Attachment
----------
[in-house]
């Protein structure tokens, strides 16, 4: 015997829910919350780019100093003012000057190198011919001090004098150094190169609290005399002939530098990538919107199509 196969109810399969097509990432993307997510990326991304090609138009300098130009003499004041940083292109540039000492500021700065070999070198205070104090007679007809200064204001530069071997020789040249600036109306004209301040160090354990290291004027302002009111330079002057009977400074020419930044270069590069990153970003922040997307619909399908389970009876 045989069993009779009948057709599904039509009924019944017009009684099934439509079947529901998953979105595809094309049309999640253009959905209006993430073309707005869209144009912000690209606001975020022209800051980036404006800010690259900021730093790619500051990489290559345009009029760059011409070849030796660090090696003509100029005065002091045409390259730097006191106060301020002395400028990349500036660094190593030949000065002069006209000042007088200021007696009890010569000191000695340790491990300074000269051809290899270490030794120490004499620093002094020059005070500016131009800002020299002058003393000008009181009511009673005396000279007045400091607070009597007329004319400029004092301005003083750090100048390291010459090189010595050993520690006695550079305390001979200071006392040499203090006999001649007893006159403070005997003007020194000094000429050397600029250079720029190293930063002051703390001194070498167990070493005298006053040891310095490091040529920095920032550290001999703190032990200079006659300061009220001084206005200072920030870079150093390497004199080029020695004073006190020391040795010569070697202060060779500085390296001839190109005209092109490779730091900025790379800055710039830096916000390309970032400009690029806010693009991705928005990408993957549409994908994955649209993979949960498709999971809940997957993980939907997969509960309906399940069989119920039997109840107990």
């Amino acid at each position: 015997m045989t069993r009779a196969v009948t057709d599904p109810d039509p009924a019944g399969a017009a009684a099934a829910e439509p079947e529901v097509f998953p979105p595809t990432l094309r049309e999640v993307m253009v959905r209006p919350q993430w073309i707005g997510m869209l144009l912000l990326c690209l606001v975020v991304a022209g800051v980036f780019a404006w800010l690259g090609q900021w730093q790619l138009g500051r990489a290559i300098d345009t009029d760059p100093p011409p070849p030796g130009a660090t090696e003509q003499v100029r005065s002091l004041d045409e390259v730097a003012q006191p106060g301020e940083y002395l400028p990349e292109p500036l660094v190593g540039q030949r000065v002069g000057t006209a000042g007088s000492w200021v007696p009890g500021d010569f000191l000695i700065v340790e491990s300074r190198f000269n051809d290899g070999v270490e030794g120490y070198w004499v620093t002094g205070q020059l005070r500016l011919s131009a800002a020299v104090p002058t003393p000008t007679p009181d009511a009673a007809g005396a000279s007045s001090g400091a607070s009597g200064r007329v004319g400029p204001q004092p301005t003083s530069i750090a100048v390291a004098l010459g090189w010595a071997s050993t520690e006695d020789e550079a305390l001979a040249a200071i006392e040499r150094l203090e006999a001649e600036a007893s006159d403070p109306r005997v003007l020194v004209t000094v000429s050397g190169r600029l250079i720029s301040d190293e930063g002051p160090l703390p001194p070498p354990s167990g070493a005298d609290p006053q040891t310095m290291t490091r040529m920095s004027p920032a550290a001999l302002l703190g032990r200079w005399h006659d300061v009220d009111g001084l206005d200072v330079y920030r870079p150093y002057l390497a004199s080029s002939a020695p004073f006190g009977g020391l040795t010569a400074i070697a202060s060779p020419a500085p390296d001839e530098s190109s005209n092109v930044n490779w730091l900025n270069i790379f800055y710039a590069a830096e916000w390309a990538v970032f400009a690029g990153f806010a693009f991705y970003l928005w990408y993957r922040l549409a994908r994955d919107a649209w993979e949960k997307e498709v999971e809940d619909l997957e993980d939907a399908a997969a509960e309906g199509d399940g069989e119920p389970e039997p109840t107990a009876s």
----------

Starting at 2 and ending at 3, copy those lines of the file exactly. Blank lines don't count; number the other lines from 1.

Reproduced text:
């Protein structure tokens, strides 16, 4: 015997829910919350780019100093003012000057190198011919001090004098150094190169609290005399002939530098990538919107199509 196969109810399969097509990432993307997510990326991304090609138009300098130009003499004041940083292109540039000492500021700065070999070198205070104090007679007809200064204001530069071997020789040249600036109306004209301040160090354990290291004027302002009111330079002057009977400074020419930044270069590069990153970003922040997307619909399908389970009876 045989069993009779009948057709599904039509009924019944017009009684099934439509079947529901998953979105595809094309049309999640253009959905209006993430073309707005869209144009912000690209606001975020022209800051980036404006800010690259900021730093790619500051990489290559345009009029760059011409070849030796660090090696003509100029005065002091045409390259730097006191106060301020002395400028990349500036660094190593030949000065002069006209000042007088200021007696009890010569000191000695340790491990300074000269051809290899270490030794120490004499620093002094020059005070500016131009800002020299002058003393000008009181009511009673005396000279007045400091607070009597007329004319400029004092301005003083750090100048390291010459090189010595050993520690006695550079305390001979200071006392040499203090006999001649007893006159403070005997003007020194000094000429050397600029250079720029190293930063002051703390001194070498167990070493005298006053040891310095490091040529920095920032550290001999703190032990200079006659300061009220001084206005200072920030870079150093390497004199080029020695004073006190020391040795010569070697202060060779500085390296001839190109005209092109490779730091900025790379800055710039830096916000390309970032400009690029806010693009991705928005990408993957549409994908994955649209993979949960498709999971809940997957993980939907997969509960309906399940069989119920039997109840107990």
């Amino acid at each position: 015997m045989t069993r009779a196969v009948t057709d599904p109810d039509p009924a019944g399969a017009a009684a099934a829910e439509p079947e529901v097509f998953p979105p595809t990432l094309r049309e999640v993307m253009v959905r209006p919350q993430w073309i707005g997510m869209l144009l912000l990326c690209l606001v975020v991304a022209g800051v980036f780019a404006w800010l690259g090609q900021w730093q790619l138009g500051r990489a290559i300098d345009t009029d760059p100093p011409p070849p030796g130009a660090t090696e003509q003499v100029r005065s002091l004041d045409e390259v730097a003012q006191p106060g301020e940083y002395l400028p990349e292109p500036l660094v190593g540039q030949r000065v002069g000057t006209a000042g007088s000492w200021v007696p009890g500021d010569f000191l000695i700065v340790e491990s300074r190198f000269n051809d290899g070999v270490e030794g120490y070198w004499v620093t002094g205070q020059l005070r500016l011919s131009a800002a020299v104090p002058t003393p000008t007679p009181d009511a009673a007809g005396a000279s007045s001090g400091a607070s009597g200064r007329v004319g400029p204001q004092p301005t003083s530069i750090a100048v390291a004098l010459g090189w010595a071997s050993t520690e006695d020789e550079a305390l001979a040249a200071i006392e040499r150094l203090e006999a001649e600036a007893s006159d403070p109306r005997v003007l020194v004209t000094v000429s050397g190169r600029l250079i720029s301040d190293e930063g002051p160090l703390p001194p070498p354990s167990g070493a005298d609290p006053q040891t310095m290291t490091r040529m920095s004027p920032a550290a001999l302002l703190g032990r200079w005399h006659d300061v009220d009111g001084l206005d200072v330079y920030r870079p150093y002057l390497a004199s080029s002939a020695p004073f006190g009977g020391l040795t010569a400074i070697a202060s060779p020419a500085p390296d001839e530098s190109s005209n092109v930044n490779w730091l900025n270069i790379f800055y710039a590069a830096e916000w390309a990538v970032f400009a690029g990153f806010a693009f991705y970003l928005w990408y993957r922040l549409a994908r994955d919107a649209w993979e949960k997307e498709v999971e809940d619909l997957e993980d939907a399908a997969a509960e309906g199509d399940g069989e119920p389970e039997p109840t107990a009876s």